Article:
Sam Newman (2019), Monolith to Microservices, O′Reilly.
Eric Evans (2004), Domain-Driven Design Complexity in the Heart of Software, Addison-Wesley.
Modeling services around a business domain has significant advantages for a microservice architecture. Eric Evans (2004) presented a serie of ideas that help represent the problem domain.
In DDD, an aggregate is a representation of a real domain concept, e.g an Order, Invoice, Stock Item, etc. Aggregates typically have a lify cycle around them, which opens them up to being implemented as a state machine. We want to treat aggregates as self-contained units. We want to ensure that the code that handles the state transitions of an aggregate are grouped together, along with the state itself.
A single microservice will handle the life cycle and data storage of one or more different type of aggregates. If a functonality in another service wants to change one of these aggregates, it needs to either directly request a change in that aggregate, or else have the aggregate itself react to other things in the system to initiate its own state transitions.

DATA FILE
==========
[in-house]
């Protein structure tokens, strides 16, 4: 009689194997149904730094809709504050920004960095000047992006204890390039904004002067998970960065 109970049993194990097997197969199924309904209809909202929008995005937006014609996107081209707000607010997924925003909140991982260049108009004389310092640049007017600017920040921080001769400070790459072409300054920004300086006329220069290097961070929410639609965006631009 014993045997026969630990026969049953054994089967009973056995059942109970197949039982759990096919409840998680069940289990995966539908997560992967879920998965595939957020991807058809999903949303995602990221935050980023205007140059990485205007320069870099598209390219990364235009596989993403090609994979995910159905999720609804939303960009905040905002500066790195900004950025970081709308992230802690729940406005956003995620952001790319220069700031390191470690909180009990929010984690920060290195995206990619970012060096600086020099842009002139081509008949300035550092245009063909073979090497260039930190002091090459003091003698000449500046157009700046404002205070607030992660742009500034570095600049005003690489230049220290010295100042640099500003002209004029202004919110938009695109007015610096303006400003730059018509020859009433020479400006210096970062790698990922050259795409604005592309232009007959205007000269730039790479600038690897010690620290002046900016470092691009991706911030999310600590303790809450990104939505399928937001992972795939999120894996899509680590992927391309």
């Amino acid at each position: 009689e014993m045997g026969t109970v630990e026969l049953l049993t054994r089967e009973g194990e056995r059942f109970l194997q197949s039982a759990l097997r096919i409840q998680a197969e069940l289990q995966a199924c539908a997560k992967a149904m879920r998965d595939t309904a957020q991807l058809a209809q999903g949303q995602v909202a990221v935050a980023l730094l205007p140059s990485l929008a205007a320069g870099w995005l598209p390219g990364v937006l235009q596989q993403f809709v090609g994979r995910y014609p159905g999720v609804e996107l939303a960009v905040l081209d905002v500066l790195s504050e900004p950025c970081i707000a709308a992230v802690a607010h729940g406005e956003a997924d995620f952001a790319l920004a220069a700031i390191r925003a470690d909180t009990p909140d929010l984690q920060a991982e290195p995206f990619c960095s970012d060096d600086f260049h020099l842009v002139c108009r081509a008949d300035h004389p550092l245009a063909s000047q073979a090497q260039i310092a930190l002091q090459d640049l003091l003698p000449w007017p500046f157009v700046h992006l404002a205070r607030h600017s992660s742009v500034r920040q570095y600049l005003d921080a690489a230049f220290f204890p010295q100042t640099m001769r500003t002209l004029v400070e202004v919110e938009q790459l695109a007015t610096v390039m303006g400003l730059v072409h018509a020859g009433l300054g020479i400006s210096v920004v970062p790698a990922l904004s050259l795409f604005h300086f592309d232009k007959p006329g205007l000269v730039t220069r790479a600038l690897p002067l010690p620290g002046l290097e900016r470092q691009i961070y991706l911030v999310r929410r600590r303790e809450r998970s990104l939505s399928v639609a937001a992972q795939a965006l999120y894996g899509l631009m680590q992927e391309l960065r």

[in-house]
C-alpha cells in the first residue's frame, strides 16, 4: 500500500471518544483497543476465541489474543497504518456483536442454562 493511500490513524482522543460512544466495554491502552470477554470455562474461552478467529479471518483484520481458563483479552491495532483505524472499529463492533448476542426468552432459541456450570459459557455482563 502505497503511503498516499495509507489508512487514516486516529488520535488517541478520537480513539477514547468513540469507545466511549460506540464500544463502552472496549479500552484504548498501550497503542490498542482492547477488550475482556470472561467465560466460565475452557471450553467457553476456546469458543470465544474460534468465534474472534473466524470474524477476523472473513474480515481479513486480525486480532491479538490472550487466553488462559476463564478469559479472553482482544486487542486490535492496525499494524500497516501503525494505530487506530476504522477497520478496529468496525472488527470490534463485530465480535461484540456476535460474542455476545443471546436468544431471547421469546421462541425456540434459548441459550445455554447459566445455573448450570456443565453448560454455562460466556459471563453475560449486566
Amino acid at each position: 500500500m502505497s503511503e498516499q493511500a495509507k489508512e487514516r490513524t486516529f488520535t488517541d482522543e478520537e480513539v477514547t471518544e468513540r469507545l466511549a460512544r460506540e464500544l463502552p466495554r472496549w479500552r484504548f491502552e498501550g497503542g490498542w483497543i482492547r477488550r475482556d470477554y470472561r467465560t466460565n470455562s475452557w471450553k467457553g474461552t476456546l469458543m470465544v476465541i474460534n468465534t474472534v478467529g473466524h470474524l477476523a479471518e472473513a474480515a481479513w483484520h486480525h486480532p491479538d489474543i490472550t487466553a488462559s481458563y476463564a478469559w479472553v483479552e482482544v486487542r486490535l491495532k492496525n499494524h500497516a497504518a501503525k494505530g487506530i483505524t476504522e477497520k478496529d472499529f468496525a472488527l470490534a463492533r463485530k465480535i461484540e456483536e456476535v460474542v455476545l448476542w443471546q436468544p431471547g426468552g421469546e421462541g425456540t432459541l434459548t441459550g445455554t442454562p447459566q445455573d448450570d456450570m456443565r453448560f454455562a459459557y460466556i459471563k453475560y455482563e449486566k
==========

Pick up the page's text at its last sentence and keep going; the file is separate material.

A bounded context typically represents a larger organizational boundary inside an organization. Bounded contexts hide implementation details. Bounded contexts contain one or more aggregates. Some aggregates maay be exposed outside the bounded context; others may be hidden internally.
Both the aggregate and the bounded context give us units of cohesion with well defined interfaces with the wider system.
- an Aggregate is a self-contained state machine that focuses on a single domain concept
- a Bounded Conntext is a collection of associated aggregates with an explicit interface to the wide world.
Both can work well as service boundaries.